Software patches provide a critical role beyond providing reminders to end users. Their purpose is to fix bugs and vulnerabilities that are present and to create a safer, more secure computing environment. Applying these patches is critical for organizations to reduce the risk of data breaches or compromise; however, due to the sheer number of patches or vulnerabilities that are found, it is often difficult for organizations with even moderately complex environments to perform this function.
In this blog post, we will cover the vulnerability scan requirements for Payment Card Industry Data Security Standard (PCI DSS). The adoption of these requirements helps ensure that your environment is not only compliant with PCI regulations, but also meets best security practices. This vulnerability data can also help provide a deeper understanding of your environment and where time and attention needs to be spent.
At Cygilant, prospective customers are in constant research for what is a strong MDR, but there is little agreement in the industry for what makes a comprehensive MDR service. Before we go in-depth, do you remember this security acronym? If not, we have a handy refresher: What is Managed Detection and Response (MDR). In this blog post, we hope to advise you on the three most common components of any MDR. Feel free to include these components in your vendor matrices; the findings will surprise you.
As a Solutions engineer, we have the privilege of listening to mid-sized and large organizations that are struggling to keep up with the ever-changing cyber security landscape. This blog post will provide insight and hopefully educate those with one or more of the following signs that a Security as a Service was needed yesterday.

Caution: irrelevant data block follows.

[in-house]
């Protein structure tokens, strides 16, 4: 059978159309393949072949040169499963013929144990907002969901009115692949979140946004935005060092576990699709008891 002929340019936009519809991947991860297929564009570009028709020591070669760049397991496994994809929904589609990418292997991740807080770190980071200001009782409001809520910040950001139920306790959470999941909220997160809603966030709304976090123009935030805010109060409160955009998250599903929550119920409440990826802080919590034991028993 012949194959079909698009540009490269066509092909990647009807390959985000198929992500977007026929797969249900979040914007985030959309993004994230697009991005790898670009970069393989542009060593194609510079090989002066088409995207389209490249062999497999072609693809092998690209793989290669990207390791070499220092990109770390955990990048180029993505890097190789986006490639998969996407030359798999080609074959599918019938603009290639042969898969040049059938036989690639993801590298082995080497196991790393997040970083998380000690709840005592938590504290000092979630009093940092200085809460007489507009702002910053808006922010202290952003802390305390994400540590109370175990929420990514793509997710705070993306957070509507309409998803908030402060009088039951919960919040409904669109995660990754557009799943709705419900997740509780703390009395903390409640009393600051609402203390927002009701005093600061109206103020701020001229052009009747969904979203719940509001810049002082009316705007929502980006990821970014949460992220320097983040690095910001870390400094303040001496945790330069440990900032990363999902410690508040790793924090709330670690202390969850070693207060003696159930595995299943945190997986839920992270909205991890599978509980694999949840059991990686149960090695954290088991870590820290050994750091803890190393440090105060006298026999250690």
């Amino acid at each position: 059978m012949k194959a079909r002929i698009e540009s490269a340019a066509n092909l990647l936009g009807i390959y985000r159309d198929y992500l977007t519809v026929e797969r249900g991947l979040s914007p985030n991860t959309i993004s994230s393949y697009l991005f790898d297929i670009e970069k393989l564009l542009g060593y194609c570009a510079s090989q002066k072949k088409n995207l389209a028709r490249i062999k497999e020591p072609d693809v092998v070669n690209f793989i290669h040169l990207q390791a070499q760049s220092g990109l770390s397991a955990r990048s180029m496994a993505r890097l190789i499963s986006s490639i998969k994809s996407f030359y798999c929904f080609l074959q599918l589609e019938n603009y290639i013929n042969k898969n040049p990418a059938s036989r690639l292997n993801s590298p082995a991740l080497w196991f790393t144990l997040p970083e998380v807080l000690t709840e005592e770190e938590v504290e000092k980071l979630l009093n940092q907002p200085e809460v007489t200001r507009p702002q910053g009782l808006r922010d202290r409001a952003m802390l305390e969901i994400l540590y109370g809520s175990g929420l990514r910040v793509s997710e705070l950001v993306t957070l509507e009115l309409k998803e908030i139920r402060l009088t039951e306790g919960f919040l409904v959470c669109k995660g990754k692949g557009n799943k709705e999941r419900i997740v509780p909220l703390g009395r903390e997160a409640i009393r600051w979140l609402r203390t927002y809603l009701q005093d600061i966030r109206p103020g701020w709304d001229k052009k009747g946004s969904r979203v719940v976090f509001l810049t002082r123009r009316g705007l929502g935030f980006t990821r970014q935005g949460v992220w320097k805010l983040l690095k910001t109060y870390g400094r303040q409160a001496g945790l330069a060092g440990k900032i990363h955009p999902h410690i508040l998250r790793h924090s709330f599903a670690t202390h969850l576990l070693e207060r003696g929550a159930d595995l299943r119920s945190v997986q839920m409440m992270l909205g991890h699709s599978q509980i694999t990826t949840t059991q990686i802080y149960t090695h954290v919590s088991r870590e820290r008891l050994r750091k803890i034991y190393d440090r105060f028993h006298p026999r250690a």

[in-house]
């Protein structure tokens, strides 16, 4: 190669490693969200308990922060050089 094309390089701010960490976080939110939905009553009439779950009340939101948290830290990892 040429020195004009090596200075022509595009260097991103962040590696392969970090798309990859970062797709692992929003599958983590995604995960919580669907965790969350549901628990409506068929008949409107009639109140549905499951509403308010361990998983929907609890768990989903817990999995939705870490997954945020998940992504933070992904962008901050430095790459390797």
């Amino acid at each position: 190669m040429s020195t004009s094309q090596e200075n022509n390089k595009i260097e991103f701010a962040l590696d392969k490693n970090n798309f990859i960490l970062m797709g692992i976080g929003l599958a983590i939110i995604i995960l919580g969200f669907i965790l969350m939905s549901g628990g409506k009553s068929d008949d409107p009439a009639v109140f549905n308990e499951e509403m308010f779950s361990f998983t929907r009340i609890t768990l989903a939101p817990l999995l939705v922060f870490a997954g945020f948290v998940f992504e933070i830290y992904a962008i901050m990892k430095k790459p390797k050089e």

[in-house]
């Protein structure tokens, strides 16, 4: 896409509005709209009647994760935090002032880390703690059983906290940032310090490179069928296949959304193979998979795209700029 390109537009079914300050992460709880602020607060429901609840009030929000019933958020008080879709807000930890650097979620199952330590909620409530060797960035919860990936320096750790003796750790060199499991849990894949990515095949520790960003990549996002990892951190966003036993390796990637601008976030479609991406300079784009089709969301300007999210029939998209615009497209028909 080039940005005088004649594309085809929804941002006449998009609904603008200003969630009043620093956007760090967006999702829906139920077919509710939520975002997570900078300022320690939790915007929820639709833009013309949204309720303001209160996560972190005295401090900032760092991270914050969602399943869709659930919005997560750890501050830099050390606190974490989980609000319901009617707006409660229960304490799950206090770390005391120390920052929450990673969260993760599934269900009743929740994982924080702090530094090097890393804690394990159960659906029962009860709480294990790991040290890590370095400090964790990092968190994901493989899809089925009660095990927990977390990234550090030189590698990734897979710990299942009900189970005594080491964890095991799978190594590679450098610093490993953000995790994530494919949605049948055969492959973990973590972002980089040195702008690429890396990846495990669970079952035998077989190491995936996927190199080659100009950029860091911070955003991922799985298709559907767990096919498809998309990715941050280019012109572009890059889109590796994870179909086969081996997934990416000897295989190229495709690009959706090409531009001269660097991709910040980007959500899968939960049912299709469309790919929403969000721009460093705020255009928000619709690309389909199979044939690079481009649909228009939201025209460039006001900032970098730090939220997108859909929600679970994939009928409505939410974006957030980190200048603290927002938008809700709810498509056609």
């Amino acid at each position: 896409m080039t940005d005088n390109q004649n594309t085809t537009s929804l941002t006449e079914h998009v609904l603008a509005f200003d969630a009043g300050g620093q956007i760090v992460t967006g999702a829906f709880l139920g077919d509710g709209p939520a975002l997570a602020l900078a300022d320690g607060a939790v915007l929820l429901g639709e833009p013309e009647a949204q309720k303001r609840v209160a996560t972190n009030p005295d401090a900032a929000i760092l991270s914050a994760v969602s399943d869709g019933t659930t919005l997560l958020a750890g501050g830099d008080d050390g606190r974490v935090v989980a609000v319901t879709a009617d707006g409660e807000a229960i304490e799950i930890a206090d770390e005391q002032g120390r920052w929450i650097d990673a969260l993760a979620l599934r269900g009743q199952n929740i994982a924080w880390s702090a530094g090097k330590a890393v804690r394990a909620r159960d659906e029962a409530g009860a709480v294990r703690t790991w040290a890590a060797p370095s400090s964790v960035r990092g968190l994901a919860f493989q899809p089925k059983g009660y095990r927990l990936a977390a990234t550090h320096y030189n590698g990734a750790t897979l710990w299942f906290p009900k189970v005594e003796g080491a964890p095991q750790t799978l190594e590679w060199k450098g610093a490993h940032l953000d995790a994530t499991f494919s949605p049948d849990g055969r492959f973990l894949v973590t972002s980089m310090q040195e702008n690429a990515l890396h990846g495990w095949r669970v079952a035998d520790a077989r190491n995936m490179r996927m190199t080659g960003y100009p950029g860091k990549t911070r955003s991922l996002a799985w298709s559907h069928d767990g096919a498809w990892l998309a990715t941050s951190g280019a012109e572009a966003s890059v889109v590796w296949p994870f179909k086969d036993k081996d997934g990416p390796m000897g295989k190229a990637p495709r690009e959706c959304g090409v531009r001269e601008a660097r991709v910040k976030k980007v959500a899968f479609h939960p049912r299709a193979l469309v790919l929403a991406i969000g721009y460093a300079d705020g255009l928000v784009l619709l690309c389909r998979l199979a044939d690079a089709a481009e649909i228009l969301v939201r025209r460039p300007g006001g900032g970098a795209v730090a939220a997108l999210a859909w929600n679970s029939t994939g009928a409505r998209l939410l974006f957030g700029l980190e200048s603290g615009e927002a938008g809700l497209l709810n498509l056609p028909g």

Let’s pause though. What is Security as a Service? This is a software-as-a-service security program that comprehensively identifies threats, helps mitigate risk and meet compliance. Generally, this is comprised of a balance between People, Process, and Technology.
Imagine this scenario: It's Monday morning. As far as Mondays go, this looks to be a relatively light day. No changes were made over the weekend, so you do not anticipate any fires to put out. All you have to focus on are a couple meetings later this morning. Before those meetings begin, you check your favorite tech outlet (we recommend Cygilant Daily Security Briefing), and realize that a major vendor has announced a critical vulnerability. This vulnerability could potentially be on every node across your network. One executive finds out about this issue shortly after. He or she now needs to know where the company stands.
Keeping the scale in your favor during an average production day always proves to be difficult. The list of vulnerabilities has grown unmanageable. In many cases, there are lengthy reports to review, spreadsheets to update, and worse, PDFs to comb through. Meanwhile, threat actors continue to develop zero-day vulnerabilities along with weaponizing known vulnerabilities; some of which go as far back as 2006.